Chapter 5 Analysis of imputed data
You must use a computer to do data science; you cannot do it in your head, or with pencil and paper.
— Hadley Wickham
Creating plausible imputations is the most challenging activity in multiple imputation. Once we have the multiply imputed data, we can estimate the parameters of scientific interest from each of the \(m\) imputed datasets, but now without the need to deal with the missing data, as all data are now complete. These repeated analyses produce \(m\) results.
The \(m\) results will feed into step 3 (pooling the results). The pooling step to derive the final statistical inferences is relatively straightforward, but its application in practice is not entirely free of problems. First of all, the complete-data analyses are nontrivial. Historically, the imputation literature (including the first edition of this book) has concentrated on step 1 (creating the imputations) and on step 3 (pooling the results), and has worked from the notion that step 2 (estimating the parameters) is well-specified and easy to execute once the data are complete. In practice step 2 can be quite involved. The step often includes model searching, optimization, validation, prediction, assessment of the quality of model fit, in fact, step 2 may embrace almost any aspect of machine learning and data science. All the analyses need to be repeated for each of the \(m\) datasets, which may put a considerable burden on the data analyst.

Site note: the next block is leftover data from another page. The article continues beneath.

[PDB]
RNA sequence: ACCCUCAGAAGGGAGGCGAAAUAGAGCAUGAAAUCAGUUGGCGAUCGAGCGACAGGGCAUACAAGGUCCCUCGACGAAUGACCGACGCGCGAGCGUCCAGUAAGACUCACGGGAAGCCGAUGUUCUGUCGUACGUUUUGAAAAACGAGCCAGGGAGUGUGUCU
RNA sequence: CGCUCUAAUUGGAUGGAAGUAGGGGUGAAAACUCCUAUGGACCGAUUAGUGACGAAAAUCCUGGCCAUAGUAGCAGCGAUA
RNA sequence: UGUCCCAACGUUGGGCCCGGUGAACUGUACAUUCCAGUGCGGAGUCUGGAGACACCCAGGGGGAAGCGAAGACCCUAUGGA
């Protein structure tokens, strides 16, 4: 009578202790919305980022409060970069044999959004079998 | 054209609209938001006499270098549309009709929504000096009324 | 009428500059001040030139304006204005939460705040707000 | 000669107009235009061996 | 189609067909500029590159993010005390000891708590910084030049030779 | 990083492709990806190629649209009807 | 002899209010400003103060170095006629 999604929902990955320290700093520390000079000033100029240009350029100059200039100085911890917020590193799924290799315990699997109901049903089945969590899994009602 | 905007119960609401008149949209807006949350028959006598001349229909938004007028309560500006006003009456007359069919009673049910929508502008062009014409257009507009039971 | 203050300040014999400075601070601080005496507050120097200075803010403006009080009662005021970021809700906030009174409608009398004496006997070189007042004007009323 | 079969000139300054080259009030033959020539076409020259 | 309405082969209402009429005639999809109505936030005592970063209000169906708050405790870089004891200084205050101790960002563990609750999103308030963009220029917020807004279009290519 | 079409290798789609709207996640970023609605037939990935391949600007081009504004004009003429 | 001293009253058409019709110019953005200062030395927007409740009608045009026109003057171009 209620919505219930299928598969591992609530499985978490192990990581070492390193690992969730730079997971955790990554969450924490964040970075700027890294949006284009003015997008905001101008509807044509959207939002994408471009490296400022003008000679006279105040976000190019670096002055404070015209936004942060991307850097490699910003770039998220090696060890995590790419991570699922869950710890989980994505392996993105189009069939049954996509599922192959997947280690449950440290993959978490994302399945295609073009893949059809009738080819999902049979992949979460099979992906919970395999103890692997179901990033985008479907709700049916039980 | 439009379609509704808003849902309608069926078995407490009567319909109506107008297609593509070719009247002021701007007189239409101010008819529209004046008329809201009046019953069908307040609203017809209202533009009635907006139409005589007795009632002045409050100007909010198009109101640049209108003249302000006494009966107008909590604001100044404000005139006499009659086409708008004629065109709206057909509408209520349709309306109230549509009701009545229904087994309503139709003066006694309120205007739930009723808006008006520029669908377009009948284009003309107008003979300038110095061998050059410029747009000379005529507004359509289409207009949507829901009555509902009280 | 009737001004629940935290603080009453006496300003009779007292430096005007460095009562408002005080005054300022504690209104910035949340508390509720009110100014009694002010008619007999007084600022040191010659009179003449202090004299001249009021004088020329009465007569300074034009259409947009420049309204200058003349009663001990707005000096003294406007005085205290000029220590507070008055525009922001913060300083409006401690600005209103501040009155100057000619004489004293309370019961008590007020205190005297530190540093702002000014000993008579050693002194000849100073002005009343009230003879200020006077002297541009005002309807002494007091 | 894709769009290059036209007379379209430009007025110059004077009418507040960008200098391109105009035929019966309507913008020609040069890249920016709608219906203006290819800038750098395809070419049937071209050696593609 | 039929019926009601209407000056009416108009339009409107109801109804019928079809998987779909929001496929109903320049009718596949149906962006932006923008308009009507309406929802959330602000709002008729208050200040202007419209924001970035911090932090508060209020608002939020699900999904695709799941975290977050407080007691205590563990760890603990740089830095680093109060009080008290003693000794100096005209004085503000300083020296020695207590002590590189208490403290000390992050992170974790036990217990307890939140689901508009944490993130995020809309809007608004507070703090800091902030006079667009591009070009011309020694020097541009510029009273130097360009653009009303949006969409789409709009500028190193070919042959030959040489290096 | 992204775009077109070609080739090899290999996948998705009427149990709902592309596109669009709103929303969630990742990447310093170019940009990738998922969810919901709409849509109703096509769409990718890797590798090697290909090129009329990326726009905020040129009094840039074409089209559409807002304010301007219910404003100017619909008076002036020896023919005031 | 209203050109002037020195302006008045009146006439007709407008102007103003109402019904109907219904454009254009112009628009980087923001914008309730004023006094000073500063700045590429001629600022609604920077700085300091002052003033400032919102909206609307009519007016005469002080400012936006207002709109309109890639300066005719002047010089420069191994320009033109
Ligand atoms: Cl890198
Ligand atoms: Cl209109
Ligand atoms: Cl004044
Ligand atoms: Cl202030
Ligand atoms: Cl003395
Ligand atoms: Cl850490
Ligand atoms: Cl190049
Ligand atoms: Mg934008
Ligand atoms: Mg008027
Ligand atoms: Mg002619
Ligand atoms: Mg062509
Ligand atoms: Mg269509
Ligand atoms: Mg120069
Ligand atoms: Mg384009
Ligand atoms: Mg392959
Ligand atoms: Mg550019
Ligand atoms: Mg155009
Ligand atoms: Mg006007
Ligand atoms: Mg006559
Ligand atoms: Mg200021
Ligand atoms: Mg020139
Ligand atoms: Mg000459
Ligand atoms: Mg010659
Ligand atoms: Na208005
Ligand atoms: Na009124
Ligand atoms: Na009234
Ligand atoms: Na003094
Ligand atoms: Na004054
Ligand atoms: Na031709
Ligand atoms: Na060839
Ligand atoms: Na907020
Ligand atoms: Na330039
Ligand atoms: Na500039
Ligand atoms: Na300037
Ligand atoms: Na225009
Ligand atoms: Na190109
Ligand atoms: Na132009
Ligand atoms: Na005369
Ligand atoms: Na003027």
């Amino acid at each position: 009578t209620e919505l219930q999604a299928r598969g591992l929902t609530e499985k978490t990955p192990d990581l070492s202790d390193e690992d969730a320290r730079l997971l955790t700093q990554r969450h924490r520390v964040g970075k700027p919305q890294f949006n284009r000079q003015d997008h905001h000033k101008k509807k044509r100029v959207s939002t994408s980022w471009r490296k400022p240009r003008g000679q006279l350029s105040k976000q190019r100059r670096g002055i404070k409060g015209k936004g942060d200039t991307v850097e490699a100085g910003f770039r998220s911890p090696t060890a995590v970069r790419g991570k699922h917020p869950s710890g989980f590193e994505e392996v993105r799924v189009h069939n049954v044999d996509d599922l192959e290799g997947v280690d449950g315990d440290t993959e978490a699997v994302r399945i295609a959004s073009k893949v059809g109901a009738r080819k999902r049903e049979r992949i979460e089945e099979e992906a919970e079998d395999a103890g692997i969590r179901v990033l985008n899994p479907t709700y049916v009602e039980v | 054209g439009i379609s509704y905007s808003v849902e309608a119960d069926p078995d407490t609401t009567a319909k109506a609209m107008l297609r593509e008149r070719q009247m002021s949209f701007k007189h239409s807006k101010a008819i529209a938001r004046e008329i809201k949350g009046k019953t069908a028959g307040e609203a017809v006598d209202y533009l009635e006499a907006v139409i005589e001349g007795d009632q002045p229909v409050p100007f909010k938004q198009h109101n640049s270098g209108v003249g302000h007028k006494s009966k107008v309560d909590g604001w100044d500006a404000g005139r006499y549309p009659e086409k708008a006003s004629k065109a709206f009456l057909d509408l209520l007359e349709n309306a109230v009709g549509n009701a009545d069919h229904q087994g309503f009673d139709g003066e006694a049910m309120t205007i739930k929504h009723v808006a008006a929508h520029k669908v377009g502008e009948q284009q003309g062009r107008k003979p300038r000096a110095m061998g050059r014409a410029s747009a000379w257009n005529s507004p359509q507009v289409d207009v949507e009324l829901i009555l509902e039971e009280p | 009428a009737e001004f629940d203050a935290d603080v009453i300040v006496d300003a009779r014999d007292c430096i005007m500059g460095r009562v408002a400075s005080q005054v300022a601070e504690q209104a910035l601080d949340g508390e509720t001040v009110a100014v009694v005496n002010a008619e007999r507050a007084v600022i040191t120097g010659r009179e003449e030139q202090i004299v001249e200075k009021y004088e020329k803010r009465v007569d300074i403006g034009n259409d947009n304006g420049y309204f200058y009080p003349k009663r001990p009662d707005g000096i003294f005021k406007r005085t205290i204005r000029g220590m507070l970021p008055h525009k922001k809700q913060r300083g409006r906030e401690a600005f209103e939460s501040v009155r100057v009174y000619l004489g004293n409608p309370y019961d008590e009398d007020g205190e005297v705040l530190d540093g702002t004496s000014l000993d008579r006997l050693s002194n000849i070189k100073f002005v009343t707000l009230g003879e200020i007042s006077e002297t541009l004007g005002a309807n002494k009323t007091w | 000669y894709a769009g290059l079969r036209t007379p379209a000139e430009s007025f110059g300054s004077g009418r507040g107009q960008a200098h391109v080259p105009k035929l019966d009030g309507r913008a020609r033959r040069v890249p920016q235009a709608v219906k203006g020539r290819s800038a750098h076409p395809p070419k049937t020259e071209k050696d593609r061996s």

Fortunately, thanks to tremendous advances in recent computational technology, the use of modern data science techniques in step 2 is now becoming feasible. This chapter focuses on step 2. The next chapter addresses issues related to step 3.